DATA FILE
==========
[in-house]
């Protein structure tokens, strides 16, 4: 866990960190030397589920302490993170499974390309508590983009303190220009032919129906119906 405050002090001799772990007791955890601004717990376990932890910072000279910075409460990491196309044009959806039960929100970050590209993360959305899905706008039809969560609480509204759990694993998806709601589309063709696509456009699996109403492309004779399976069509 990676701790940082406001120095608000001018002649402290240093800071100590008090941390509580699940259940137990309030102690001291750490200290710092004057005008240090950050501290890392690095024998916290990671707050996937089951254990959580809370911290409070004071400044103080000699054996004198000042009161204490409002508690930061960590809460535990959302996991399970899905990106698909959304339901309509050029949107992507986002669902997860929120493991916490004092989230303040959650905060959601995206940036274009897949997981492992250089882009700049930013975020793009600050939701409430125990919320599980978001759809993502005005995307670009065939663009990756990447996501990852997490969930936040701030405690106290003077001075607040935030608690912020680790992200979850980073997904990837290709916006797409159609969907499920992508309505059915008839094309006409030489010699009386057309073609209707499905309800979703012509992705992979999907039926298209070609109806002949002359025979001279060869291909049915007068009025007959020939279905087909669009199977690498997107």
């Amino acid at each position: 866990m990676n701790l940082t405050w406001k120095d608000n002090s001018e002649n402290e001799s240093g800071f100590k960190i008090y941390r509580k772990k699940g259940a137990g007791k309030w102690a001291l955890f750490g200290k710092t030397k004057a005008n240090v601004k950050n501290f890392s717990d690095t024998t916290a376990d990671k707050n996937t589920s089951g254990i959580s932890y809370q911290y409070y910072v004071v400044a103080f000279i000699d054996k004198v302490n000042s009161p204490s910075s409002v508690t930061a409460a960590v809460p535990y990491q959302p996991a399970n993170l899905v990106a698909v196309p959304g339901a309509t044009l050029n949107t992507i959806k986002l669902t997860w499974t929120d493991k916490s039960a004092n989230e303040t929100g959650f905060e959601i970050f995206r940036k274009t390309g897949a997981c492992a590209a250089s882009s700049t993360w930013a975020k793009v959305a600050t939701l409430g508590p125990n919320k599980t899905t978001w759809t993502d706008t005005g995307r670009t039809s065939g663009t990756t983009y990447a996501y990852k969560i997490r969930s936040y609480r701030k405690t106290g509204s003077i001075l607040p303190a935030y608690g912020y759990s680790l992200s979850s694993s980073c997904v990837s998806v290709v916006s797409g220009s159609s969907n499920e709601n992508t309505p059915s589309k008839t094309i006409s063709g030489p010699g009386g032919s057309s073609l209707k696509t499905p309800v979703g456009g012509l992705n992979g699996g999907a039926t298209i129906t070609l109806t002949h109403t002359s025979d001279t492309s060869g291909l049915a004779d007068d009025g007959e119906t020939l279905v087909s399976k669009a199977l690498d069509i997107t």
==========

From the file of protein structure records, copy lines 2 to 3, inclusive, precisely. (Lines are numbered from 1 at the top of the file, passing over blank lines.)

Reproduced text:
């Protein structure tokens, strides 16, 4: 866990960190030397589920302490993170499974390309508590983009303190220009032919129906119906 405050002090001799772990007791955890601004717990376990932890910072000279910075409460990491196309044009959806039960929100970050590209993360959305899905706008039809969560609480509204759990694993998806709601589309063709696509456009699996109403492309004779399976069509 990676701790940082406001120095608000001018002649402290240093800071100590008090941390509580699940259940137990309030102690001291750490200290710092004057005008240090950050501290890392690095024998916290990671707050996937089951254990959580809370911290409070004071400044103080000699054996004198000042009161204490409002508690930061960590809460535990959302996991399970899905990106698909959304339901309509050029949107992507986002669902997860929120493991916490004092989230303040959650905060959601995206940036274009897949997981492992250089882009700049930013975020793009600050939701409430125990919320599980978001759809993502005005995307670009065939663009990756990447996501990852997490969930936040701030405690106290003077001075607040935030608690912020680790992200979850980073997904990837290709916006797409159609969907499920992508309505059915008839094309006409030489010699009386057309073609209707499905309800979703012509992705992979999907039926298209070609109806002949002359025979001279060869291909049915007068009025007959020939279905087909669009199977690498997107």
């Amino acid at each position: 866990m990676n701790l940082t405050w406001k120095d608000n002090s001018e002649n402290e001799s240093g800071f100590k960190i008090y941390r509580k772990k699940g259940a137990g007791k309030w102690a001291l955890f750490g200290k710092t030397k004057a005008n240090v601004k950050n501290f890392s717990d690095t024998t916290a376990d990671k707050n996937t589920s089951g254990i959580s932890y809370q911290y409070y910072v004071v400044a103080f000279i000699d054996k004198v302490n000042s009161p204490s910075s409002v508690t930061a409460a960590v809460p535990y990491q959302p996991a399970n993170l899905v990106a698909v196309p959304g339901a309509t044009l050029n949107t992507i959806k986002l669902t997860w499974t929120d493991k916490s039960a004092n989230e303040t929100g959650f905060e959601i970050f995206r940036k274009t390309g897949a997981c492992a590209a250089s882009s700049t993360w930013a975020k793009v959305a600050t939701l409430g508590p125990n919320k599980t899905t978001w759809t993502d706008t005005g995307r670009t039809s065939g663009t990756t983009y990447a996501y990852k969560i997490r969930s936040y609480r701030k405690t106290g509204s003077i001075l607040p303190a935030y608690g912020y759990s680790l992200s979850s694993s980073c997904v990837s998806v290709v916006s797409g220009s159609s969907n499920e709601n992508t309505p059915s589309k008839t094309i006409s063709g030489p010699g009386g032919s057309s073609l209707k696509t499905p309800v979703g456009g012509l992705n992979g699996g999907a039926t298209i129906t070609l109806t002949h109403t002359s025979d001279t492309s060869g291909l049915a004779d007068d009025g007959e119906t020939l279905v087909s399976k669009a199977l690498d069509i997107t």